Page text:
The WikiLeaks dump of Clinton campaign chair John Podesta’s emails has revealed the broad extent of behind-the-scenes collaboration with Haim Saban, the Hollywood billionaire who controls Univision, the country’s largest Spanish-language TV network.
Mr. Saban is not just one of the top moneymen behind Hillary Clinton’s run, the Univision chairman of the board is also a trusted adviser, message strategist and operative for her presidential campaign, the emails confirm.
The frequent email exchanges reveal that Mr. Saban, who is Israeli-American and not Hispanic, was at the forefront of the push inside Camp Clinton to pound Republican candidate Donald Trump for his stance against illegal immigration and comments about Mexican criminals — a message echoed in Univision news coverage.
Shortly after Mr. Trump announced his run in June 2015, pledging to build a border wall and accusing Mexico of exporting criminals and rapists, Mr. Saban was on the phone with Mr. Podesta plotting strategy.
“Haim thinks we are under reacting to Trump/Hispanics. Thinks we can get something by standing up for Latinos or attacking R’s for not condemning,” Mr. Podesta said in an email to his campaign colleagues.
“Haim is right — we should be jamming this all the time,” responded Jennifer Palmieri, director of communications for the Clinton campaign.
At Univision, news anchor Jorge Ramos became a chief antagonist of Mr. Trump, challenging his illegal immigration policies as un-American at press conferences and from the anchor desk.
Beyond blurring the lines between news and advocacy, Mr. Saban’s prominent role inside the Clinton campaign demonstrated how wealthy donors can buy a seat at the table.
Indeed, Mr. Saban in May 2015 hosted a dinner in the private wine gallery of the posh kosher steakhouse Reserve Cut in New York City for a who’s who of the Clinton universe.
The guest list included Mr. Podesta, Ms. Palmieri, campaign vice chair Huma Abedin, campaign manager Robby Mook, campaign finance director Dennis Cheng, fundraiser Laura Hartigan, deputy national political director Brynne Craig and rapid response director Adrienne Elrod.
Vanderbilt University political science professor Marc J. Hetherington said it wasn’t surprising to find intimate dealings between politicians and big donors such as Mr. Saban, who has poured more than $6 million into Mrs. Clinton’s campaign, super PACs and allied party committees.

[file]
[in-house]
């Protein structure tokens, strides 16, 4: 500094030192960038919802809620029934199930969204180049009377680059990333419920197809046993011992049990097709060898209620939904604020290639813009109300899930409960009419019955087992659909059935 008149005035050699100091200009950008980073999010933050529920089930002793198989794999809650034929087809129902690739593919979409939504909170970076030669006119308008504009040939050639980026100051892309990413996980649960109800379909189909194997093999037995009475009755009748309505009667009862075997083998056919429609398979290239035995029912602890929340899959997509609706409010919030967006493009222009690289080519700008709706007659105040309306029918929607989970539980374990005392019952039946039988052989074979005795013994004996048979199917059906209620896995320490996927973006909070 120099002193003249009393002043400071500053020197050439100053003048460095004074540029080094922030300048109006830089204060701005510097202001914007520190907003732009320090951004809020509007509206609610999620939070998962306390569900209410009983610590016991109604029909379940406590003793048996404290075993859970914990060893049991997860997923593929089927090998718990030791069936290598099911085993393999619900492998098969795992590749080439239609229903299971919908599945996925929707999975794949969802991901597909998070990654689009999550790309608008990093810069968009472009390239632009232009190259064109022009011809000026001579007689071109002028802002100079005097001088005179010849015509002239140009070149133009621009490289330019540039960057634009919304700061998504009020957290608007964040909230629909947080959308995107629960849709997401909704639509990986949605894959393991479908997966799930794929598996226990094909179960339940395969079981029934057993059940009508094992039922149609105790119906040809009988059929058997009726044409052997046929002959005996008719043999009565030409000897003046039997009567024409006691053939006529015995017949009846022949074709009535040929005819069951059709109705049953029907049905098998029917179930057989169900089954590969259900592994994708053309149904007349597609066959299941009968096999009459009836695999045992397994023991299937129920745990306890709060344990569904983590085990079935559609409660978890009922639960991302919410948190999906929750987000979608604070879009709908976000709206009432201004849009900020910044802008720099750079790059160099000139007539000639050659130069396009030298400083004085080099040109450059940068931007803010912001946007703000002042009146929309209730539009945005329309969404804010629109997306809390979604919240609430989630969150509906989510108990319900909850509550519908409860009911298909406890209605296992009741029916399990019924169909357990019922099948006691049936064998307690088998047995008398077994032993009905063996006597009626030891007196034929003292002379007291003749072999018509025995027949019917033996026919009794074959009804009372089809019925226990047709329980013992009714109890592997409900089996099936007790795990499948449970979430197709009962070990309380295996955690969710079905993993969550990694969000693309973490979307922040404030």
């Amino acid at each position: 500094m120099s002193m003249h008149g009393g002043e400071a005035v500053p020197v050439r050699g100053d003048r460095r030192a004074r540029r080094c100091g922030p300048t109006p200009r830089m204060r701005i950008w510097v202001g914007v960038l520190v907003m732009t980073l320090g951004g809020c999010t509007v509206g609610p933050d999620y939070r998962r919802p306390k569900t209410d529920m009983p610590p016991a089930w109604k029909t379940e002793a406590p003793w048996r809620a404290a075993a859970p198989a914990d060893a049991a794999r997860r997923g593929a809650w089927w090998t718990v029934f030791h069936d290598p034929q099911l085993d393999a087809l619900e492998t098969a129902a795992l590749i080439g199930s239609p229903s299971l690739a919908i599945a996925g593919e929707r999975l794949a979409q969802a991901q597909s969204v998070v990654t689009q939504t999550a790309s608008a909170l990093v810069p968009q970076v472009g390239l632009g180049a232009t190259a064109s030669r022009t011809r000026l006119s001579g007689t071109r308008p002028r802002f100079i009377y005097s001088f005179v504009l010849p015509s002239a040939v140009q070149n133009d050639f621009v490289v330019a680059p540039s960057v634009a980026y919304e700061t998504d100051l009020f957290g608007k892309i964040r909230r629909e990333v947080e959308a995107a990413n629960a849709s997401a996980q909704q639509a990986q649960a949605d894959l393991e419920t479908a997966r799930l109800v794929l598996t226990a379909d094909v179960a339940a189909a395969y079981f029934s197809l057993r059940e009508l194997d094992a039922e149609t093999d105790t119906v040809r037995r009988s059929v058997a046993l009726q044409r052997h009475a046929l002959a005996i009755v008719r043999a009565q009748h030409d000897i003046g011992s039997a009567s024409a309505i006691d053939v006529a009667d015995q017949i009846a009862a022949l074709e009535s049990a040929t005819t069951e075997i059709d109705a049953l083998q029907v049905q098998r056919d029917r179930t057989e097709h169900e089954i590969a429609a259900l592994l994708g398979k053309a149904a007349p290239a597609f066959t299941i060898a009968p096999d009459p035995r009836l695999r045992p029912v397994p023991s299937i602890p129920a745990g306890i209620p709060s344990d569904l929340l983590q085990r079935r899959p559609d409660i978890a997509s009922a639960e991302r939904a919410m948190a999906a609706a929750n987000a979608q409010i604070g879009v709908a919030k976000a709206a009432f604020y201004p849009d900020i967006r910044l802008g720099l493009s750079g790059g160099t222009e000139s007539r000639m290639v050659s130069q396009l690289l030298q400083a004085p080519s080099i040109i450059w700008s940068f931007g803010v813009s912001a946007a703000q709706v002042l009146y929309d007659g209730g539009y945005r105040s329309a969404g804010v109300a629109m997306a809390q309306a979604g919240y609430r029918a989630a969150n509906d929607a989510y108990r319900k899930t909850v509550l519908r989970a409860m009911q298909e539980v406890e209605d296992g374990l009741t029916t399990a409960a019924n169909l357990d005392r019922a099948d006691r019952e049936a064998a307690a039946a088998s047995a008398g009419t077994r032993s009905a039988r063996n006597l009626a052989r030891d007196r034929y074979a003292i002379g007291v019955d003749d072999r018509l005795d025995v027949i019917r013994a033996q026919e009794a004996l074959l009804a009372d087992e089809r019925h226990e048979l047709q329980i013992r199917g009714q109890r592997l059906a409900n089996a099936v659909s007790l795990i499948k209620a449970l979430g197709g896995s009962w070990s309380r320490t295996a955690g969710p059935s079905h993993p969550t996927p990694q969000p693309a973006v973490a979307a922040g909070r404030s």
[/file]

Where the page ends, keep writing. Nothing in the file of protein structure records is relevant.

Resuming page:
That’s the way democracy in America works, he said, adding that it was still troubling.
“This is something that the American public is concerned about — overly cozy relationships between people who have interests in different policies and policymakers,” said Mr. Hetherington, an expert on media coverage of political campaigns and voter behavior. “The concern would be whether there was some quid pro quo.”
The emails did not indicate pressure form Mr. Saban to change Mrs. Clinton’s positions. He appears to believe that he shared her agenda.
Other powerful news media executives have had close relationships with the political campaign.
Roger Ailes, prior to stepping down in July as chairman of Fox News, was criticized by rival news outlets for advising Mr. Trump.
A spokeswoman for Mr. Saban said that the billionaire’s political activity was kept “completely separate” from the Univision newsroom.
“Haim has been a supporter of Hillary Clinton and the Democratic Party long before his affiliation with Univision, and he keeps the two completely separate,” the spokeswoman said. “Univision is editorially independent. The leaked emails further support this fact, as Haim clearly stated that he never tells the Univision news department what to cover.”
Daniel Coronell, president of Univision News, vouched for the editorial independence of the news operation within Univision Communications Inc.
“We are devoted to in-depth, quality journalism and maintain our independence from the larger corporation. Mr. Saban has always respected that independence and has never tried to get involved or made any requests to our news division,” he said in a statement to The Washington Times.
Mr. Saban also advised the Clinton campaign about attacking her chief primary rival, Sen. Bernard Sanders of Vermont, for benefiting from super PAC support while denouncing big money in politics.
In a February email with the subject line “Bernie’s lies,” Mr. Saban suggests hitting Mr. Sanders in debate by saying, “You are against Super packs…right?,I don’t like them either…ok pls come clean with the American people, and explain etc.”
He said it would deliver a “Simple arrow [to] the heart and the brain. … and up his butt.”
In another instance, the campaign looked to Mr. Saban to plant a story in the Israeli news media about Mrs. Clinton’s commitment to the Jewish state, which would then get picked up by reporters in the U.S.
“If Haim’s going to give it to the Jewish media, I think that solves our problem. Once they write, we can make sure it gets picked up by some of our beat guys,” Christina Reynolds, the Clinton campaign deputy communications director, wrote in July 2015.
Alfonso Aguilar, president of Latino Partnership for Conservative Principles, said he worries about Mr. Saban’s close ties to Mrs. Clinton and how that might affect Univision news coverage should she win the White House.
“It raises concerns, especially when you see some of Jorge Ramos’ comments about Mr. Trump,” said Mr. Aguilar, who was a surrogate for Mr. Trump but withdrew his support in September.
He stressed that there was no “smoking gun” that showed Mr. Saban was instructing his news department to slant coverage.
“My problem with Mr. Saban is that he is trying to use Latinos for political purposes to help Hillary,” he said, noting the Mr. Saban supports liberal goals including abortion on demand.
“I am concerned that somebody like that is going to work with the administration to advance the leftists’ radical agenda that Latinos oppose,” said Mr. Aguilar.